Davies, L P

Tagged: Author

(1914-1988) UK author – in the Canaries from the mid-1970s – who worked also as a pharmacist and as a painter. His consistently borderline sf often permits a delusional-frame interpretation of the events it depicts, so that frequently it is difficult to distinguish among the genres he utilizes, which include Horror, Fantasy, suspense thriller and sf. Along with John Blackburn and John Lymington, both of whose writing his sometimes resembles, Davies has in a sense founded a new generic amalgam: tales whose slippage among various genres is in itself a characteristic point of narrative interest, with the reader kept constantly in suspense about the generic nature of any climaxes or explanations to be presented.

Davies began publishing sf with "The Wall of Time" as by Leslie Vardre for London Mystery Selection in June 1960, and published fiction under a number of further pseudonyms, including Leo Barne, Robert Blake, Richard Bridgeman, Morgan Evans, Ian Jefferson, Lawrence Peters, Thomas Phillips, G K Thomas and Rowland Welch.

His first novel, The Paper Dolls (1964), sets a mystery involving Telepathy between quadruplets – resulting from the kind of Nazi experiment John Blackburn also specialized in depicting – and murder in the depths of the English countryside, a venue he used frequently. This novel was televised as "Paper Dolls" (21 November 1968), a segment of the mostly supernatural UK Hammer Films anthology series Journey to the Unknown (1968-1969). Man Out of Nowhere (1965; vt Who is Lewis Pinder? 1966) and The Artificial Man (1965) can both be read as delusional-frame tales; the latter, about a Near-Future secret agent immured in a "fake" English village while his unconscious is probed, was made into the film Project X (1968), not to be confused with Project X (1987). The Alien (1968; vt The Groundstar Conspiracy 1972), filmed as The Groundstar Conspiracy (1972), about a hospital patient who claims Amnesia and may be an Alien (but in the film proves not to be), evokes fairly palely Algis Budrys's seminal Who (1958). Davies's subsequent novels were, as to genre, variously marketed, but they share an ambivalence in the way they can be read, an occasional glibness of effect, and narrative skill. [JC/DRL]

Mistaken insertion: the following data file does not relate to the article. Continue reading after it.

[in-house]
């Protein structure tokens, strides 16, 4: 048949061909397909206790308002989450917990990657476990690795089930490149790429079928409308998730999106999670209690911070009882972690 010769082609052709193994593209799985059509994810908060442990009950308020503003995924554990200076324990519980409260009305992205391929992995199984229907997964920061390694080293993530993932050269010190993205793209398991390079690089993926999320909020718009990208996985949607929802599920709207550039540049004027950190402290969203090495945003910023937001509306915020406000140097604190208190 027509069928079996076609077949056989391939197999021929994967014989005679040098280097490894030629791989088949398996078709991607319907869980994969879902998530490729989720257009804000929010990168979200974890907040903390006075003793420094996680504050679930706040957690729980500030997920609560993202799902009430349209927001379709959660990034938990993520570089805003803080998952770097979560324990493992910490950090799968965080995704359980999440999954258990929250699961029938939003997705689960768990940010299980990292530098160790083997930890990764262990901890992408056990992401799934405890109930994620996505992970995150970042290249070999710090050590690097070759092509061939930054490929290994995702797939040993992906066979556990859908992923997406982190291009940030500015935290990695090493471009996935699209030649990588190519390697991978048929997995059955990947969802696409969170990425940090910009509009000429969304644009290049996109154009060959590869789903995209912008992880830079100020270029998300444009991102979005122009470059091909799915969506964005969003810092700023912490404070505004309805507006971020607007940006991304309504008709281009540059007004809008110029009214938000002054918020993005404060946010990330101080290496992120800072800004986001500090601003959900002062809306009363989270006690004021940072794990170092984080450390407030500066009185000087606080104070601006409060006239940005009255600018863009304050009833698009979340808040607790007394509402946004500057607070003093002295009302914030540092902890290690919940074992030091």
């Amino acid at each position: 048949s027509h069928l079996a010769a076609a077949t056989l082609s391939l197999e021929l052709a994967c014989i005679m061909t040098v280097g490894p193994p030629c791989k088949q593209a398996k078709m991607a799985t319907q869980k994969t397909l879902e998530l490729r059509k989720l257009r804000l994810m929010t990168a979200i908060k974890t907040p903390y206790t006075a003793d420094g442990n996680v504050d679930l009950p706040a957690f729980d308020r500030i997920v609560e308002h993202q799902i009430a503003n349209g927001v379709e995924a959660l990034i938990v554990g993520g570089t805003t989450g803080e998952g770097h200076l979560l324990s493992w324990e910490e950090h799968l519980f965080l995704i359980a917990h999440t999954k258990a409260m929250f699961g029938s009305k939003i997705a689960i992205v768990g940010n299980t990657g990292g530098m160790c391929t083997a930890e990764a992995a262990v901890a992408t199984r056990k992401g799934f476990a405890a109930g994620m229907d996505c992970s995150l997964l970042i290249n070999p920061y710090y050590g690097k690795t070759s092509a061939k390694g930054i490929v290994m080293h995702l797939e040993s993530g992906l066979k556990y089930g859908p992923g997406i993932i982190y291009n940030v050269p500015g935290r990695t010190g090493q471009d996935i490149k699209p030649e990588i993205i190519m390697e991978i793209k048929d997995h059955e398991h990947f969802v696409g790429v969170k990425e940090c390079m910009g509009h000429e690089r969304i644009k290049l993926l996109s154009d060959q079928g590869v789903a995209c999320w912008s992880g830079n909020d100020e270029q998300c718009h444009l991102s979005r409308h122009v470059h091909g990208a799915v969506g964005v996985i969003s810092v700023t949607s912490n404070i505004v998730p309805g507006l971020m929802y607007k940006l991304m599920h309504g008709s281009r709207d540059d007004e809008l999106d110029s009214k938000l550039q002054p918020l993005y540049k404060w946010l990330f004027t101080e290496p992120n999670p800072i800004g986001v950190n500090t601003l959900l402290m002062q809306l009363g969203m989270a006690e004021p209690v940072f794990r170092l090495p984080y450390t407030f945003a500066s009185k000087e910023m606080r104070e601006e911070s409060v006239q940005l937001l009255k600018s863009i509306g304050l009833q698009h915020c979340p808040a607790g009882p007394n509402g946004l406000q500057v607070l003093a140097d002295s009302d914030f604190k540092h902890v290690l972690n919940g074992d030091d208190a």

see also: Psychology.

Leslie Purnell Davies

born Crewe, Cheshire: 20 October 1914

died Puerto de la Cruz, Tenerife: 6 January 1988

works

links

Previous versions of this entry

Website design and build: STEEL

Site ©2011 Gollancz, SFE content ©2011 SFE Ltd.